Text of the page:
Posts Tagged ‘Tony Clark’

Thunder Announce All 15 Year Team

April 7, 2008

C: Dioner Navarro

INF: Tony Clark, Robinson Cano, Nomar Garciaparra, Kevin Youkilis, Pork Chop Pough

OF: Kevin Thompson, Melky Cabrera, Brett Gardner

P: Phil Hughes, Justin Pope, Joba Chamberlain, Scott Patterson, Chien-Ming Wang, Carl Pavano, Ron Mahay, Corey Spencer, Jeff Suppan, Joe Hudson

Manager: Tony Franklin

We will continue our breakdown of the starting pitching, relief pitching and manager ballots shortly…let’s see if the fans made the right choices.

Mike Ashmore, mashmore98 AT

All 15 Year Team: Shortstop

March 22, 2008

So far, we’ve taken a look at the Thunder’s All 15 Year Team nominees for catcher, first base and second base.

So of course, we’ll be breaking down Thunder batboys today.  Or shortstops, your call.

David McDonough is the featured writer in our position-by-position breakdown of the Thunder’s All 15 Year Team, and has covered the team since their inception in 1994.  He brings a smooth and unique writing style, not to mention a knowledge of the team’s history and players that few others have.  In short, few are as qualified as he is to be doing this.

The following is Dave’s breakdown, mine will follow after all of his are done…

Nomar Garciaparra: Arguably, Nomar has had the greatest major league success of any Thunder player, although he has not been too good in recent years. The question is, do we honor for what he accomplished in the big leagues, or what he did in Trenton? Because if we are just talking Double-A ball, he’s not getting my vote. You have to remember, we had Nomar before Nomar was No-Mah!.

Nomar showed up in Trenton in 1995 sporting maybe 165 pounds on his 6’0 frame. He was the Red Sox first round pick in 1994, and big things were expected of him. He was solid in a Thunder uniform, sporting the best glove the young team had seen at shortstop. He had good speed, stealing 35 bases. But as a hitter, he was average, showing the occasional flash of power. In 125 games, he hit .267 with 8 homers and knocked in 47 runs. Not that anyone expected him to bat in runs; he was hitting at the top of the line-up. After all, this was a skinny, speedy 22-year-old shortstop with great leather, in only his first full pro season. He was expected, when he filled out, to man his position at Fenway with élan, hit between 15 and 20 homers, and bat between .280 and .290.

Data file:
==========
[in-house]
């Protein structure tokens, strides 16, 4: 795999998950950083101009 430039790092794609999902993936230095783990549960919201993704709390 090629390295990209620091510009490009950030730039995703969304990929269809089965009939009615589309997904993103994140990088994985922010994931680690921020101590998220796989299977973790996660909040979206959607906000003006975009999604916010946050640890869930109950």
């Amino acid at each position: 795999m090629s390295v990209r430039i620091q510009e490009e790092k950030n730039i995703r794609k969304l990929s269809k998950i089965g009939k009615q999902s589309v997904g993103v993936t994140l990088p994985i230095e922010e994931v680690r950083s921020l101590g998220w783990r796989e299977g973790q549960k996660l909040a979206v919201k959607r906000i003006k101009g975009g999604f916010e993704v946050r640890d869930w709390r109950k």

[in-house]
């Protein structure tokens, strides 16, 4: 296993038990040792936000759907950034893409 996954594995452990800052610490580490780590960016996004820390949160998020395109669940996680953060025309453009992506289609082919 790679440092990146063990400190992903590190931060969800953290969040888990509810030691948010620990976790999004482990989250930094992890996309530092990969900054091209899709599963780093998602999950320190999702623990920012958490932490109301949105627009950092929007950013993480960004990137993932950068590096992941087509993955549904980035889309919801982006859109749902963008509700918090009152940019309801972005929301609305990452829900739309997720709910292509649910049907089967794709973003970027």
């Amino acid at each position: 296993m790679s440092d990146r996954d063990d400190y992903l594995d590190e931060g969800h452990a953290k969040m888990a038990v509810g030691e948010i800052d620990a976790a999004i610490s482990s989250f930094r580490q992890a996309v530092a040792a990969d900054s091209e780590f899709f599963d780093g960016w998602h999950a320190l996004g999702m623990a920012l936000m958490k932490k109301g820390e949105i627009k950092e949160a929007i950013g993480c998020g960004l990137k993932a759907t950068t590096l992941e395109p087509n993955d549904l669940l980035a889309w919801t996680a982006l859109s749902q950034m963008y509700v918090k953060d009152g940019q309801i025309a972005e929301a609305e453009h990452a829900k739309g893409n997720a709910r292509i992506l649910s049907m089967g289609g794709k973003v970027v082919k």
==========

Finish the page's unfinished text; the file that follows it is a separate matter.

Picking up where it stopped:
Then, the next spring, Nomar showed up for work with the Triple-A PawSox about thirty pounds heavier, all muscle. Hits that had gone “crack” the year before now went “woomph.” He had 16 home runs in 43 games with Pawtucket before getting hurt, and everyone knows the rest of the story. The one-time lead-off man had become a masher. For half a dozen years he reigned supreme in Boston, where he became ‘No-Mah!”, a regional icon. He even had his number retired in Trenton, but that had a lot more to do with his great years in Boston than his year in Trenton.

There was even some trepidation that he might be less than gracious about the number-retiring ceremony, since his relationship with the fans and press in Trenton had been a little strained. He had become annoyed one day in ’95 when he made an admittedly great play in the field, and the crowd failed to recognize it. Nomar said as much to the reporters afterward, and then was dismayed when we ran his comments. His big mistake was attempting to deny that he had said it. Some put his distrust of the press as beginning at that moment, but I think he was just always uncomfortable talking to reporters, partly out of genuine shyness.